Over the past several months, the leading Republican presidential candidate has launched a series of racist attacks on the wife of the Republican Party’s Senate leader, a woman who once served in his Cabinet.
But while former President Donald Trump’s taunts at Elaine Chao — demeaning her as “Coco Chow” or a variation of Mitch McConnell’s “China-loving wife” — have been mostly met with silence from fellow GOP officials, the main target of them is now speaking out.
“When I was young, some people deliberately misspelled or mispronounced my name. Asian Americans have worked hard to change that experience for the next generation,” Chao said in a statement to POLITICO. “He doesn’t seem to understand that, which says a whole lot more about him than it will ever say about Asian Americans.”
Chao’s statement is an extremely rare case of the former Transportation Secretary wading into the political thicket that her former boss has laid around her since the end of his administration. It suggests that discomfort with Trump’s anti-Asian rhetoric has reached a new level amid several high-profile shootings targeting Asian Americans.
On at least a half a dozen occasions, Trump has taken to his social media platform, Truth Social, to criticize McConnell’s leadership, and to suggest, among other things, that he is conflicted because of his wife’s connection to China. Last fall, in a message widely viewed by Republicans and Democrats as a threat, he said that McConnell “has a DEATH WISH.”
But the personal attacks on Chao have stood out above the others, both for their overt racism and the relatively little pushback they’ve received. McConnell and his team have not responded. And on the rare occasion where she has been asked about them, Chao has pleaded for reporters to not amplify the remarks. Other Republicans have dismissed the attacks as Trump just being Trump. The former president “likes to give people nicknames,” Sen. Rick Scott (R-Fla.) said in October on CNN.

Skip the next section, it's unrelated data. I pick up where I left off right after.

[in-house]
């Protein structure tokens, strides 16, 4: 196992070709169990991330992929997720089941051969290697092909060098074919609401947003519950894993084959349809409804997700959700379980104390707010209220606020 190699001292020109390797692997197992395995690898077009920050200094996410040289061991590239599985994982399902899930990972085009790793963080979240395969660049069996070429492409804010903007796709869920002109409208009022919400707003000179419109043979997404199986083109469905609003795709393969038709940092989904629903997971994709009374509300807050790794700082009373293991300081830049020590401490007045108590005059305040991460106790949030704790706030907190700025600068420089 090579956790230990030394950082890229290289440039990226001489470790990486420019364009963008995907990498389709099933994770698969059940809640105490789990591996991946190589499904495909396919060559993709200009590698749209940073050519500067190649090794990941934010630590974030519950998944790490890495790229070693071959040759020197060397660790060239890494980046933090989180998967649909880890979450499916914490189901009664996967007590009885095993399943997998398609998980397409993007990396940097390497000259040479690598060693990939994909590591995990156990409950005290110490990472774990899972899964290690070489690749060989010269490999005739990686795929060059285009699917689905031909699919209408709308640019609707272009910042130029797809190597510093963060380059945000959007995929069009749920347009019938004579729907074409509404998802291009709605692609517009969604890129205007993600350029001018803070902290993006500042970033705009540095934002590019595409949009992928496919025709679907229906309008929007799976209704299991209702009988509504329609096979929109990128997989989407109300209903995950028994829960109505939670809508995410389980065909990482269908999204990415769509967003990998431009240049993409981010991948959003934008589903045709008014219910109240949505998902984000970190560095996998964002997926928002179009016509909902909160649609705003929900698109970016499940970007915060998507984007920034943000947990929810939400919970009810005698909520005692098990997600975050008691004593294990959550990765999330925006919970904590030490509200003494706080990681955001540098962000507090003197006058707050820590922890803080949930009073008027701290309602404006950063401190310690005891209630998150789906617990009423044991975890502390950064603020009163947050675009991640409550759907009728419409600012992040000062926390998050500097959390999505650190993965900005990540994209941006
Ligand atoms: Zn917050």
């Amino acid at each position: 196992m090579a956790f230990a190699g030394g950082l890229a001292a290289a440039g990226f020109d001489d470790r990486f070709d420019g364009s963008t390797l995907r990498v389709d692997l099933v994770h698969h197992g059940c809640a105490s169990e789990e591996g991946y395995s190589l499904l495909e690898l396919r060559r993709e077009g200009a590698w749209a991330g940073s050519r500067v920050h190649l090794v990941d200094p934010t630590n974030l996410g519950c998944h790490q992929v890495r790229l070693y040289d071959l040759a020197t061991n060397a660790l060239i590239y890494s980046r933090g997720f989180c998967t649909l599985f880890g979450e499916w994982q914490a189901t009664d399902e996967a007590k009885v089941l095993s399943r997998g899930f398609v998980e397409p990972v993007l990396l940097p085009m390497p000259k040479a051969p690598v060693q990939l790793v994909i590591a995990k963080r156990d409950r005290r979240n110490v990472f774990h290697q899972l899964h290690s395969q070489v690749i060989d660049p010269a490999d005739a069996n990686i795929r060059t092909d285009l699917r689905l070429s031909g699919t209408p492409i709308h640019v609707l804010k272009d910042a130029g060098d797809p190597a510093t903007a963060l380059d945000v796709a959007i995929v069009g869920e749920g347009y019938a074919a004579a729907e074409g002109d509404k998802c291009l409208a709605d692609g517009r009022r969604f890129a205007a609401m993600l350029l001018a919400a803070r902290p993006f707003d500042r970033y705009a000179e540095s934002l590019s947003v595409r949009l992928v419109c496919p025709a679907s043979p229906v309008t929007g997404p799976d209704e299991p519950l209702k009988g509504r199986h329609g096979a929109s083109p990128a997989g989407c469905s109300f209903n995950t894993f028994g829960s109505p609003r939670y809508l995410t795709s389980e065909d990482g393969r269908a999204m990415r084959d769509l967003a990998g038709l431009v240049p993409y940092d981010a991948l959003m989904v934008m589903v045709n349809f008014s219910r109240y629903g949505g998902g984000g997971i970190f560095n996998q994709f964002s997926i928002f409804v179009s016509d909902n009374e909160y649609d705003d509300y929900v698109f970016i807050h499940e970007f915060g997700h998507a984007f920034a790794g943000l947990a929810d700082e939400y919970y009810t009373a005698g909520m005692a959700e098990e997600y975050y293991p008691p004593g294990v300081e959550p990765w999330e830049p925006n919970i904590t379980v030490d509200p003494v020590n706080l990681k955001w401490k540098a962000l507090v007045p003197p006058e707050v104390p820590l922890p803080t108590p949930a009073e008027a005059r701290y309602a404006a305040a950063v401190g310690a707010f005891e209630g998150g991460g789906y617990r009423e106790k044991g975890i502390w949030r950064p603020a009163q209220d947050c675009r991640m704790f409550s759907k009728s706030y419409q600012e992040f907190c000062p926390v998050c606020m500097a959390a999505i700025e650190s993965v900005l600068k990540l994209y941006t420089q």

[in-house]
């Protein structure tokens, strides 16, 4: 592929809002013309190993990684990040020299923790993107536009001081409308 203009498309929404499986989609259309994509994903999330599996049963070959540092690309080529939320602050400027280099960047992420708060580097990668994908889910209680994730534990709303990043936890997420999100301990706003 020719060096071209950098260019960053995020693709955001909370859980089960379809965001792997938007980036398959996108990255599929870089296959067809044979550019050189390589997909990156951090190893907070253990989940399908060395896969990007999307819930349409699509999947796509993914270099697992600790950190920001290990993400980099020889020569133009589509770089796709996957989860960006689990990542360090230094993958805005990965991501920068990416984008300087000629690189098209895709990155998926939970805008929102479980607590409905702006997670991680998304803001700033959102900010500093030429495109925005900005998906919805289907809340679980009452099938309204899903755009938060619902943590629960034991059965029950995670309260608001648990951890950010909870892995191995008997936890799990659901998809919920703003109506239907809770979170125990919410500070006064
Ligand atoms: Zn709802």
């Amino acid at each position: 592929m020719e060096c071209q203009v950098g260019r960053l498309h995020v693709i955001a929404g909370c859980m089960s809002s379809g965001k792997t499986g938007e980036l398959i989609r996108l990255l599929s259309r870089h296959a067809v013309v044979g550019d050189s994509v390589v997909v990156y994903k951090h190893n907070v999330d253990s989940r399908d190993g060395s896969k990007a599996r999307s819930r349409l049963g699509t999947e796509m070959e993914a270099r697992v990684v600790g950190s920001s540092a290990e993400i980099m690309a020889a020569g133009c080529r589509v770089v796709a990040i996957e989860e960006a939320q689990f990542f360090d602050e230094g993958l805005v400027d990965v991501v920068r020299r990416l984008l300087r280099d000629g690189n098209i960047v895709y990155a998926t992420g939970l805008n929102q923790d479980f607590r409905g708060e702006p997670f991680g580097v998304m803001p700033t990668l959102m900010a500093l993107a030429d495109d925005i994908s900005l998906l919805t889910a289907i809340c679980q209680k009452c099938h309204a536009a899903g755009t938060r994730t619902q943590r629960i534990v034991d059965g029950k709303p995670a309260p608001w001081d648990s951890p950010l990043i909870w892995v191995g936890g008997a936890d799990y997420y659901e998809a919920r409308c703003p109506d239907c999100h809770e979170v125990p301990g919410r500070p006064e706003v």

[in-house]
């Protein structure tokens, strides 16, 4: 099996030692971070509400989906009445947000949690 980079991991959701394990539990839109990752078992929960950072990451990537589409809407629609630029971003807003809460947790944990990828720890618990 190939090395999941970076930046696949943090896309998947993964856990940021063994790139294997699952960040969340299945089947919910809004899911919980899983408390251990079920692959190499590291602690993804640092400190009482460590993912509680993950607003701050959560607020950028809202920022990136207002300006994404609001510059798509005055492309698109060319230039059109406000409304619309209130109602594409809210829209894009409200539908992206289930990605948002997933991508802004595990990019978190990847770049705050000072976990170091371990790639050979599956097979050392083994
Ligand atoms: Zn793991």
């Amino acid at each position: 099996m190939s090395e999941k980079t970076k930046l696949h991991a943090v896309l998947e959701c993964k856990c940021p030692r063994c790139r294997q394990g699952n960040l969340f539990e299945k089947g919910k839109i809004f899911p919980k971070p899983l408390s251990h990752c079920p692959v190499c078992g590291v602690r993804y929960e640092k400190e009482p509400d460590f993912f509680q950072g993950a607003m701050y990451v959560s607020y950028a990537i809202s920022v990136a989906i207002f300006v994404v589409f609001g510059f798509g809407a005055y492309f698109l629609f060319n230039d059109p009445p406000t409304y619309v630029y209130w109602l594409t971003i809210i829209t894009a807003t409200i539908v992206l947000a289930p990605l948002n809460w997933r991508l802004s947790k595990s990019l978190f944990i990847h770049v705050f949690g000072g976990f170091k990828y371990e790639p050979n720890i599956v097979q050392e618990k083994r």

Chao immigrated to the U.S. when she was a child from Taiwan and is one of six daughters of Ruth Mulan Chu and James S.C. Chao, the founder of the Foremost Group, a large shipping company based in New York. She went on to graduate from Harvard Business School and served in multiple Republican administrations, and was the first Asian American woman in a presidential Cabinet as Labor secretary for George W. Bush and Transportation secretary for Trump.
Chao’s personal story played an important role in her tenure. She blanketed the airwaves, especially with local media, talking about her immigration story and the promise America holds for others from far-off places.
At times her bureaucratic skills were tested under Trump, as he routinely criticized her husband even as she served in his Cabinet. Chao said at the time that she remained loyal to both men despite their differences.
“I stand by my man — both of them,” Chao told reporters at Trump Tower following a 2017 spat between Trump and McConnell.
But Chao reached her breaking point after Jan. 6. She resigned from the Cabinet, saying the riots “deeply troubled me in a way I simply cannot set aside.”
The statement did not sit well with Trump, who once lauded her work in his Cabinet and he began to include her in his attacks on McConnell. His attacks have “bewildered” Chao, according to a former senior administration official who remains close to her. But she initially decided not to respond since it just “creates another news cycle.”
“Especially for Asians, it’s critical to have filial piety — you honor the family name. And that’s a hit not only to her personal reputation but her name and family,” said the former official, who was granted anonymity to speak candidly about the former secretary. “It’s offensive and a stain on everything he achieved for Asian Americans.”
Steven Cheung, Trump’s spokesperson who is Asian American, said in a statement that the ex-president’s criticism of Chao was centered on her family’s potential financial conflicts and not race. Chao has been scrutinized over her family’s shipping business. Though an inspector general report released after Trump left office did not make a formal finding of any ethics violations, it did detail multiple instances of Chao’s office handling business related to her family’s company.